“When the crowd see you run
They say, you are a sparkling flower;
You shower your wondrous power
Like a humongous, shimmering tower.
Ferocious fear and niggling nerves devoured,
Like a Nemean lion that Heracles cowered.
The loud sound
Vibrated through the ground.
The athlete was so, so proud
As he astounded the thrilled crowd.”
Lancaster Steiner School
My handwriting’s diabolical I’m afraid. There’s many a time when I’ve taken frantic notes at a meeting only to find afterwards that I can’t read a single word I’ve written. The only person who can decipher my writing is my secretary, Janet, and she’s had 21 year’s practice. The great Victorian horticulturalist, J C Louden, had a reputation for poor handwriting at a time when everyone was supposed to write in a handsome copperplate script. He once wrote to the Duke of Wellington asking for permission to see the Duke’s famous “Waterloo” breeches. The Duke misread Loudon’s signature as “London” and sent a brusque note to the Bishop of London saying that he could see no reason why he should want to see the breeches he had worn at Waterloo, but could certainly do so if he wished.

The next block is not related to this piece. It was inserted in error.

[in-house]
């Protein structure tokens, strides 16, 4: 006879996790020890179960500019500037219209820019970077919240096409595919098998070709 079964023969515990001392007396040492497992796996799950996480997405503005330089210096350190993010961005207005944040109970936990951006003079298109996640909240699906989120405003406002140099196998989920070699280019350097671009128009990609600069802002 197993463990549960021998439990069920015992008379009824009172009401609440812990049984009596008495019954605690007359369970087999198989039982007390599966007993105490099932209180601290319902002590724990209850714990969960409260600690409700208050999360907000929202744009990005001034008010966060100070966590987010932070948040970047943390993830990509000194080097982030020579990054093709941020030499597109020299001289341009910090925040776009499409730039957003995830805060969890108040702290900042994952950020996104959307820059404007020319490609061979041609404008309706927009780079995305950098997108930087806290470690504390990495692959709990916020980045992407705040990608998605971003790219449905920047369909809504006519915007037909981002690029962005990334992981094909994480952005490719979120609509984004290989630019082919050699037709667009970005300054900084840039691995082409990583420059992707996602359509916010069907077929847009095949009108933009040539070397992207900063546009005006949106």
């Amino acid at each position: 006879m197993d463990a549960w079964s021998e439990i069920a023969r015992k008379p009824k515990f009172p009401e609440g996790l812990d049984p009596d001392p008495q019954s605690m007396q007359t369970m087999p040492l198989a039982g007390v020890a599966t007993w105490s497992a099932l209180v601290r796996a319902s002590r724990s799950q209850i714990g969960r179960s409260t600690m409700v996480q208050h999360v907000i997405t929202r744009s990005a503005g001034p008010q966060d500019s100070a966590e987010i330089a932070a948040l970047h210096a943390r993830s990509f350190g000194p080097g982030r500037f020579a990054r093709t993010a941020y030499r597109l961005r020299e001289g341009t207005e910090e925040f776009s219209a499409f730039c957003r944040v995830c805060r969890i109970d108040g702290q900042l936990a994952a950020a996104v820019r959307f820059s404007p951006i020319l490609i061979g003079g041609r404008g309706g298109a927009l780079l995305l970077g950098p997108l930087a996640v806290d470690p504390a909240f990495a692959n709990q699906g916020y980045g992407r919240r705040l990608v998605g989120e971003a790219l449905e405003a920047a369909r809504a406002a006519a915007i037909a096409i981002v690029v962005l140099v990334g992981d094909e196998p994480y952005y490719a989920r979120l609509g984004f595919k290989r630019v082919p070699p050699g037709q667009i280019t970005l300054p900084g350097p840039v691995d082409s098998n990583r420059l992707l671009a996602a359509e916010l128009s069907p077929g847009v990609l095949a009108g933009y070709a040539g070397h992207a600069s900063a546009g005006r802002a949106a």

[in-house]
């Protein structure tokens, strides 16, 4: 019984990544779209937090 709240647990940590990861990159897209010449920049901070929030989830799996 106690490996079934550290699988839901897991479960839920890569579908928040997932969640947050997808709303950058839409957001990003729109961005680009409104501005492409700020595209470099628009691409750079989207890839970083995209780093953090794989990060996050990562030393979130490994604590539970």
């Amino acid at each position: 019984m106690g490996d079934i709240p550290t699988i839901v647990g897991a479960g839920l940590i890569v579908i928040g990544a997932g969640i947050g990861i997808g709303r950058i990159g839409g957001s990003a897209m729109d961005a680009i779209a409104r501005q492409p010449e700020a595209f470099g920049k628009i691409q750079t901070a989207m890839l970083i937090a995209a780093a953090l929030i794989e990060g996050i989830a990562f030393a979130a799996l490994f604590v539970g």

One person who would have been able to hold his head high in the Victorian handwriting stakes is Alan Ward, who, amongst his many talents, is an expert in carving calligraphy. His latest project has been to carve a stone podium, which has been inscribed with a poem written by a Lancaster school-girl, Freddie Granger. Freddie was the winner of an inter-schools poetry competition as part of National Poetry Day. Not many of the country’s greatest poets have the distinction of getting their works carved in stone, so this is quite an achievement for Freddie – and she’s only 11.